What you should know about alternative pastas

Most people know by now that traditional white pastas contain carbs that spike blood sugar, are nutrient poor and can affect the microbiome.

But what about the new pastas that we see on the shelves like chickpea pasta, brown rice pasta, and red lentil pasta? What should we look out for when consuming these? 

The rise of alternative pastas are in response to the decline of traditional white pasta.  People are taught to stay away, yet they still crave something to put their homemade marinara on!  So they reach for what they perceive as being a “better for you food”.

I don’t blame you, I love a good bowl of pasta and it’s not something I am ok with giving up completely.  However, if you follow me you know my philosophy is that it is what we do consistently that makes the most difference in our lives.

When you are reading a nutrition label, check the carbohydrate density of a food.  The carb density is a percent of food that is made up of carbs. You want to keep this # as low as possible. 

Foods that are higher in net carbohydrates can spike blood sugar more quickly. However, if the food contains a lot of fiber and protein, then it breaks down more slowly in the body.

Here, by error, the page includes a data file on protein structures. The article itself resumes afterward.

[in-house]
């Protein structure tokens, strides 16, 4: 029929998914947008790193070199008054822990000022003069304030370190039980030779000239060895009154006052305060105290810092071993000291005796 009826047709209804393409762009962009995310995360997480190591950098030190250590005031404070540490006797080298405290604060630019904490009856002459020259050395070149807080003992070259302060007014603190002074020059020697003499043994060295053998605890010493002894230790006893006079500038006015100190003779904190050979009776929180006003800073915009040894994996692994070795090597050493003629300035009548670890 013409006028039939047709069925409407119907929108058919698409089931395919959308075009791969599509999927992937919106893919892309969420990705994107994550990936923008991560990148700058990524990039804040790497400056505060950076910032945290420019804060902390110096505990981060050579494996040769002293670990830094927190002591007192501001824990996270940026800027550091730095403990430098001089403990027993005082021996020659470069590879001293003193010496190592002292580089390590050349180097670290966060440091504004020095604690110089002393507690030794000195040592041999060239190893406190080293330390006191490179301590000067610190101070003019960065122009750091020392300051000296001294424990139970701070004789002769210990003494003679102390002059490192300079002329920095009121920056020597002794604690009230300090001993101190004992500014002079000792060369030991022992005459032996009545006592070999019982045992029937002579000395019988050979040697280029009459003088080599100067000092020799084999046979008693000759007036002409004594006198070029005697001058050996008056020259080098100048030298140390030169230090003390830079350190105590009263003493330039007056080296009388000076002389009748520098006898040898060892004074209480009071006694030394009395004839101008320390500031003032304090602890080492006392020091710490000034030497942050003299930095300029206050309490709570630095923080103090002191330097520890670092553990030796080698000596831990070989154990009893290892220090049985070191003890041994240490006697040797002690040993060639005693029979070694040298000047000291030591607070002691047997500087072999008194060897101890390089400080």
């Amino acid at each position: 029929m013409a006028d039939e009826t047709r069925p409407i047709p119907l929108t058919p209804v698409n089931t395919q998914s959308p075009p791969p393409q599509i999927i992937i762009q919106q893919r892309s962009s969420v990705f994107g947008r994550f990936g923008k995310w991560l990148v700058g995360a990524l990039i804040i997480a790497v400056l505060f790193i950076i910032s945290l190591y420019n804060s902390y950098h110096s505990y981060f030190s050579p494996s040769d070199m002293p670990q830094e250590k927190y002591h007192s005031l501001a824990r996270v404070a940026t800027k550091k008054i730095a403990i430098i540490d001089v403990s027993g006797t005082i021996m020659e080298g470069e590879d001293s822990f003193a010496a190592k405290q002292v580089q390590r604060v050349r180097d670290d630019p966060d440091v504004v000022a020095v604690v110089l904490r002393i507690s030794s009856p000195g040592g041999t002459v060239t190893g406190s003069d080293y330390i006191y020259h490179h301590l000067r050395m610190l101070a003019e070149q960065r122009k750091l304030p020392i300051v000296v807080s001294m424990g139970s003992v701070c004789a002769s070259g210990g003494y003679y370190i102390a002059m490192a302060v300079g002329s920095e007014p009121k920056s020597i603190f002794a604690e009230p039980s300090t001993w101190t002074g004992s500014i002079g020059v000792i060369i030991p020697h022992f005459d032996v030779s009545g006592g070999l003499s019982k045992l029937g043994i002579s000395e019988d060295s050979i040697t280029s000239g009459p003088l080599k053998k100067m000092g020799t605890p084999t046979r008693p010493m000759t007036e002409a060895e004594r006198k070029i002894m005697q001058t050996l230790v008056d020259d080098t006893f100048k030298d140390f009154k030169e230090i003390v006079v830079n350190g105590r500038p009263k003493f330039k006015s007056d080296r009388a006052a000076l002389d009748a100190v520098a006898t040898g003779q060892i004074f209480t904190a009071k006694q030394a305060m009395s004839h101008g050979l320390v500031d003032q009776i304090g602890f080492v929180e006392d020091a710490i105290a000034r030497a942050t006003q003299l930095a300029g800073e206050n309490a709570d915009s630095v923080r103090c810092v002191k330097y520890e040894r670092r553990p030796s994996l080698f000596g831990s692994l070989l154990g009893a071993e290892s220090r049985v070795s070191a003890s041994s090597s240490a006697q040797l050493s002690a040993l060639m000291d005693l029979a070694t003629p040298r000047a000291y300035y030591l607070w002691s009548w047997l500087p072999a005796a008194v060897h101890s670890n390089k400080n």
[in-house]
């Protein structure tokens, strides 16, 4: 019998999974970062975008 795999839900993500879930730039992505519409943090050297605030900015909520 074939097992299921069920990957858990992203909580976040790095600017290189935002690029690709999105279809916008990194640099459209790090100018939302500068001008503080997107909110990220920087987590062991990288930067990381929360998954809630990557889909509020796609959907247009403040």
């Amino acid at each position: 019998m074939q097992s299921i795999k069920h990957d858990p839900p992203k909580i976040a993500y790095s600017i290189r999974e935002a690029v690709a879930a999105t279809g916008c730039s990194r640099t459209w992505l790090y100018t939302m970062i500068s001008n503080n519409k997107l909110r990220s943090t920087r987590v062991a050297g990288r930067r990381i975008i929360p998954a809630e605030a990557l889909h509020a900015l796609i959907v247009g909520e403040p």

Calculating carb density: (Carbs (g)- Fiber (g)) / Weight (g) X 100.  You want to keep this as low as possible, well under 30%. For example a chickpea pasta has (32g carbs – 5g fiber) / 56g serving X 100 = 48% (!) .  

Compared to a serving of whole chickpeas  (19g Carbs – 4 Fiber(g)) / 122gs (½ cup) X 100 = 12% 

Compared to 1 medium sweet potato which has (24g Carbs – 4g Fiber)/ 114gs Serving = 17%.

In the example above, if you choose to eat whole chickpeas or sweet potatoes,  you are still able to eat a decent amount of carbohydrate to keep you full, yet the carb density remains relatively low. 

Any food made from any kind of flour may strip fiber from the carbohydrates.  Studies have shown that this can promote blood sugar spikes, insulin resistance and even affect the gut microbiome. So, just because your chickpea pasta sounds like it’s a great idea – doesn’t mean that it actually is. 

So, allow this to guide you in making the best decision about the carbs you choose to eat on the regular. 

I choose to eat delicious bowls of handmade pasta when I am in an amazing Italian restaurant or when I travel to Italy. When I can really truly enjoy the quality of the food. 

 

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